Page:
Monday, January 25, 2010
Once upon a time (okay, I cannot think of a better opener), a person was walking down a street in the rain. The world was sweet and wet and dripping with possibilities. Minding her own business, gazing around at big trees, lush and hovering, barely aware of the sharp chill in the air, she walked without much thought. Her breath could be seen at each exhale.
Walking with intention, but not necessarily with direction on the smooth sidewalk, the person happened to look across the street and notice, there in the gutter, almost parallel to the curb, a rush of rainwater pouring and pooling around her, a child, small and shivering, curled up, fetal, breathing heavily in the damp air, wide eyes, focusing on nothing.
Our person looks, startled for a moment, and then, decidedly, walks over to the small child and stares down and without much thought swings a heavy, boot laden foot back and then forth, kicking the child hard in the stomach. And then turns and walks on.
This is how we treat ourselves sometimes. We do not walk over to the child, crouch down, offer a hand up, offer help, or shelter or sit down even, next to this child and keep her company in her pain. We kick. And we kick hard.
In my office I hear a lot about toxic levels of self hate. I hear it more from my eating disorder clients than most, though. I hear all about how perfectionism is the key to order, to stress relief, to feeling well, potent, effective and in control. I hear about how mistakes are not allowed, how angry people must be right, how what others say, think and feel about us must be what is true. I hear about how yelling around us results in yelling inside us and how instead of screaming we cut and starve, stuff and vomit. We kick ourselves hard, and without much thought.
There are, I think, a thousand possible causes of eating disorders. And there are a thousand cures. There is no one explanation, and no one path to recovery. We can rage at culture, analyze family dynamics, hang our hopes on genetic markers. Each story is uniquely crafted by biology, experience, environment and development. But this much I know to be true, each person that I have ever worked with who has an eating disorder suffers from toxic levels of self hate. Sometimes its obvious, and sometimes its swimming around like a shark just below the surface.
Somehow we think that if we just kick hard enough, we will not have to feel or face the pain. We will not have to sit down in the rain and listen to the small child inside us. We will not have to help her focus, help her up, help her cross the street.
It works two ways, this kicking. I will kick that child because it is better to kick her than to kick who I am really angry with. Or I will kick that child because she must be the cause of all this pain. If I kick her, she will get up and get moving. Or she will forget that she is lying there wet and stuck. Either way, she gets kicked. Over and over and over again.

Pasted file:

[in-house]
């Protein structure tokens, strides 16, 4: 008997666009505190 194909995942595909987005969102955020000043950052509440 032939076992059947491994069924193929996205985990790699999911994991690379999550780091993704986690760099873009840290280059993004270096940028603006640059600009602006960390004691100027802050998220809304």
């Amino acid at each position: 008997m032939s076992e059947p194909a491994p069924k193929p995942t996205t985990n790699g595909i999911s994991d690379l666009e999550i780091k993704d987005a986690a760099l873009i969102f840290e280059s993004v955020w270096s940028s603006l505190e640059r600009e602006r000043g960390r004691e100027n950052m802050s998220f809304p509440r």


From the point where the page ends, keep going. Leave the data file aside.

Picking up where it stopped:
What does it take to stop kicking the child? To put down the scissors, the food? To feed that child instead of starve her? To soothe her instead of slice at her? We must, at the very least, be willing to learn what that hate is all about. And we must try to imagine what life would be like without it.
That's a start, I think, for anyone who is still kicking.
Wednesday, January 6, 2010
"I'm not asking for your advice, I'm asking for your support."~ Anonymous
"If you help me, I will not come to you again." ~ Anonymous
Recently, two different people in my life said the above to me. They came to tell me a story, their story, of hurt and pain, of frustration and fear, and they wanted me to listen. They did not want me to respond, except of course, for the occasional nod or knowing empathic wince. They did not want any advice, ideas, feedback, suggestions, interpretations, analysis or direction. They did not even want to get out of the bad feelings really. They just wanted to talk. They wanted to tell their story. And they did not want to know or study anything about their story. Not where it originates from in their history. Not whether their story is really their story, or really their mother's or father's story. They did not want to know what their own part in the story was, or is, or how the things they've done to help themselves survive all these years may now be helping to stifle growth and progress. They did not want my help. Clearly. They just wanted my good ears.